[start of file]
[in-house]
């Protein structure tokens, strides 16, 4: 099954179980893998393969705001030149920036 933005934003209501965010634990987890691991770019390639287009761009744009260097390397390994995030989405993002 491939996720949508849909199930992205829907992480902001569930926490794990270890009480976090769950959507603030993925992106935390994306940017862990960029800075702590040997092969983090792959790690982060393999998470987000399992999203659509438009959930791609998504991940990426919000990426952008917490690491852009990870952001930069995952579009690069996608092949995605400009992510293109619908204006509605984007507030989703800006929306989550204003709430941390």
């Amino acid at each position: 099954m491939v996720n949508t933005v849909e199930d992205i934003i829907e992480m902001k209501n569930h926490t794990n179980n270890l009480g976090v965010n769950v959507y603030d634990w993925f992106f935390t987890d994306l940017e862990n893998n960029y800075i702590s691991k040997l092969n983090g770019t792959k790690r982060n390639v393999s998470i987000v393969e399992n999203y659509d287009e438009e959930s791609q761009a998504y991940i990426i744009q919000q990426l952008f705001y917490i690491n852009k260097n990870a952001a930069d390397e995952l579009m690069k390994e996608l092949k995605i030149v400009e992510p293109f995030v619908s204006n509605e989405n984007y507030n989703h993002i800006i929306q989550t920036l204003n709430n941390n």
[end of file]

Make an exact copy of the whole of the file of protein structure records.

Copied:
[in-house]
């Protein structure tokens, strides 16, 4: 099954179980893998393969705001030149920036 933005934003209501965010634990987890691991770019390639287009761009744009260097390397390994995030989405993002 491939996720949508849909199930992205829907992480902001569930926490794990270890009480976090769950959507603030993925992106935390994306940017862990960029800075702590040997092969983090792959790690982060393999998470987000399992999203659509438009959930791609998504991940990426919000990426952008917490690491852009990870952001930069995952579009690069996608092949995605400009992510293109619908204006509605984007507030989703800006929306989550204003709430941390």
């Amino acid at each position: 099954m491939v996720n949508t933005v849909e199930d992205i934003i829907e992480m902001k209501n569930h926490t794990n179980n270890l009480g976090v965010n769950v959507y603030d634990w993925f992106f935390t987890d994306l940017e862990n893998n960029y800075i702590s691991k040997l092969n983090g770019t792959k790690r982060n390639v393999s998470i987000v393969e399992n999203y659509d287009e438009e959930s791609q761009a998504y991940i990426i744009q919000q990426l952008f705001y917490i690491n852009k260097n990870a952001a930069d390397e995952l579009m690069k390994e996608l092949k995605i030149v400009e992510p293109f995030v619908s204006n509605e989405n984007y507030n989703h993002i800006i929306q989550t920036l204003n709430n941390n």